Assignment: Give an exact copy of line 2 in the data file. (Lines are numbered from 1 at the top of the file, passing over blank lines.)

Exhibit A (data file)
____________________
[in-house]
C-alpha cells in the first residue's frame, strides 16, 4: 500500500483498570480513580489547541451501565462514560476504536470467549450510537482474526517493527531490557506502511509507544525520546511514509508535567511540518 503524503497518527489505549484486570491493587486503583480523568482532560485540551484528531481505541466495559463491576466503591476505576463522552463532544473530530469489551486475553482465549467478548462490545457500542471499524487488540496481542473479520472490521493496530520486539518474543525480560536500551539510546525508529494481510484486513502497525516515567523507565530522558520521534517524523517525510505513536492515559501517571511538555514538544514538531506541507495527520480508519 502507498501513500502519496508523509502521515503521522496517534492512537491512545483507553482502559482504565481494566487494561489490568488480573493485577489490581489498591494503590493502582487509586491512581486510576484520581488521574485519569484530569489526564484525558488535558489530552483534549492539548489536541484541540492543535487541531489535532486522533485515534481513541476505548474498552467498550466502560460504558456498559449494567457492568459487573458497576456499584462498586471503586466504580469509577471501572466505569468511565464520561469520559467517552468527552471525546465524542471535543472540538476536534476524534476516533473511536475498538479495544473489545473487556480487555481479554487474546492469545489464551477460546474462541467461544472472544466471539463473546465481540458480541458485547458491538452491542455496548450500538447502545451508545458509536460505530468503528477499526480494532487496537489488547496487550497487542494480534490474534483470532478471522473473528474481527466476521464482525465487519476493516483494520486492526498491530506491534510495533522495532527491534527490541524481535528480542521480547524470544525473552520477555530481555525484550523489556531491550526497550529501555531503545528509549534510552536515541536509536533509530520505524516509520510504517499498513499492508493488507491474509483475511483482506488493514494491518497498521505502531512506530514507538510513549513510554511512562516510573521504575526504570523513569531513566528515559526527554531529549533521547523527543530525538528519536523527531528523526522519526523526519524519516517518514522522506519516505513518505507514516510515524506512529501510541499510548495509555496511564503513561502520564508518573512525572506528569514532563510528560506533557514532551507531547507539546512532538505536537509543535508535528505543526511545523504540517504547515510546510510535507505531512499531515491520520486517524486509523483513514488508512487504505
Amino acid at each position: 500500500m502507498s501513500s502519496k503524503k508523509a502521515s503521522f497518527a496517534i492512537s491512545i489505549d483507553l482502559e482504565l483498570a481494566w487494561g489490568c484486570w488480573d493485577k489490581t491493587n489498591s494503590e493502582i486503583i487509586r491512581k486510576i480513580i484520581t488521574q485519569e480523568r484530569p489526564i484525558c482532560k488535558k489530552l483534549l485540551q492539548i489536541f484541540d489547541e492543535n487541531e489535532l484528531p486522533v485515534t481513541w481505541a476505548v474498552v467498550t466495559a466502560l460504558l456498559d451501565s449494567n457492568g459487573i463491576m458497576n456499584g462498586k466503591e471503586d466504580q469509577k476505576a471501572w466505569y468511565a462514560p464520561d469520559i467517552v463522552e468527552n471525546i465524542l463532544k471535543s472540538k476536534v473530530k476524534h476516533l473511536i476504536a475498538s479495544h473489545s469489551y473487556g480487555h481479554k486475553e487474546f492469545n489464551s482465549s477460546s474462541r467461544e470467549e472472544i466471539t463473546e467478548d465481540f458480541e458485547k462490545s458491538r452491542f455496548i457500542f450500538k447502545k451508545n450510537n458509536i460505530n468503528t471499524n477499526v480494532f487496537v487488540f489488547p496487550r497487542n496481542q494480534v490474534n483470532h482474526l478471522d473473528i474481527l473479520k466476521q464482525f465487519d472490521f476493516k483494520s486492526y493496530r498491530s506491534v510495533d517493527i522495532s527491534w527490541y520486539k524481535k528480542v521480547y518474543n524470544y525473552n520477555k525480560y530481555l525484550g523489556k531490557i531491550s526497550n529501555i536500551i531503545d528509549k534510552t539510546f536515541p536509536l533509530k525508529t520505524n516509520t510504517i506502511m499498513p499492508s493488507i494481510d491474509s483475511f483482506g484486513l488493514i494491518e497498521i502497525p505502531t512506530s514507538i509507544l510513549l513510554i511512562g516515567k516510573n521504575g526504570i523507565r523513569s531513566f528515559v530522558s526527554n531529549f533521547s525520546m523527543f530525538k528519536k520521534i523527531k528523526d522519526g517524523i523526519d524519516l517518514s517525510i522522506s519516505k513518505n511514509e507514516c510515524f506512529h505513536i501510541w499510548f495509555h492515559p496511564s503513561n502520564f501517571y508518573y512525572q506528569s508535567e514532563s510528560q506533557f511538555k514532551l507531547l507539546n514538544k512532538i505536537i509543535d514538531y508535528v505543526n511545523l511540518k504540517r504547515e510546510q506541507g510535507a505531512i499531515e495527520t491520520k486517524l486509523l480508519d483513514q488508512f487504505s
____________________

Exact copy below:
C-alpha cells in the first residue's frame, strides 16, 4: 500500500483498570480513580489547541451501565462514560476504536470467549450510537482474526517493527531490557506502511509507544525520546511514509508535567511540518 503524503497518527489505549484486570491493587486503583480523568482532560485540551484528531481505541466495559463491576466503591476505576463522552463532544473530530469489551486475553482465549467478548462490545457500542471499524487488540496481542473479520472490521493496530520486539518474543525480560536500551539510546525508529494481510484486513502497525516515567523507565530522558520521534517524523517525510505513536492515559501517571511538555514538544514538531506541507495527520480508519 502507498501513500502519496508523509502521515503521522496517534492512537491512545483507553482502559482504565481494566487494561489490568488480573493485577489490581489498591494503590493502582487509586491512581486510576484520581488521574485519569484530569489526564484525558488535558489530552483534549492539548489536541484541540492543535487541531489535532486522533485515534481513541476505548474498552467498550466502560460504558456498559449494567457492568459487573458497576456499584462498586471503586466504580469509577471501572466505569468511565464520561469520559467517552468527552471525546465524542471535543472540538476536534476524534476516533473511536475498538479495544473489545473487556480487555481479554487474546492469545489464551477460546474462541467461544472472544466471539463473546465481540458480541458485547458491538452491542455496548450500538447502545451508545458509536460505530468503528477499526480494532487496537489488547496487550497487542494480534490474534483470532478471522473473528474481527466476521464482525465487519476493516483494520486492526498491530506491534510495533522495532527491534527490541524481535528480542521480547524470544525473552520477555530481555525484550523489556531491550526497550529501555531503545528509549534510552536515541536509536533509530520505524516509520510504517499498513499492508493488507491474509483475511483482506488493514494491518497498521505502531512506530514507538510513549513510554511512562516510573521504575526504570523513569531513566528515559526527554531529549533521547523527543530525538528519536523527531528523526522519526523526519524519516517518514522522506519516505513518505507514516510515524506512529501510541499510548495509555496511564503513561502520564508518573512525572506528569514532563510528560506533557514532551507531547507539546512532538505536537509543535508535528505543526511545523504540517504547515510546510510535507505531512499531515491520520486517524486509523483513514488508512487504505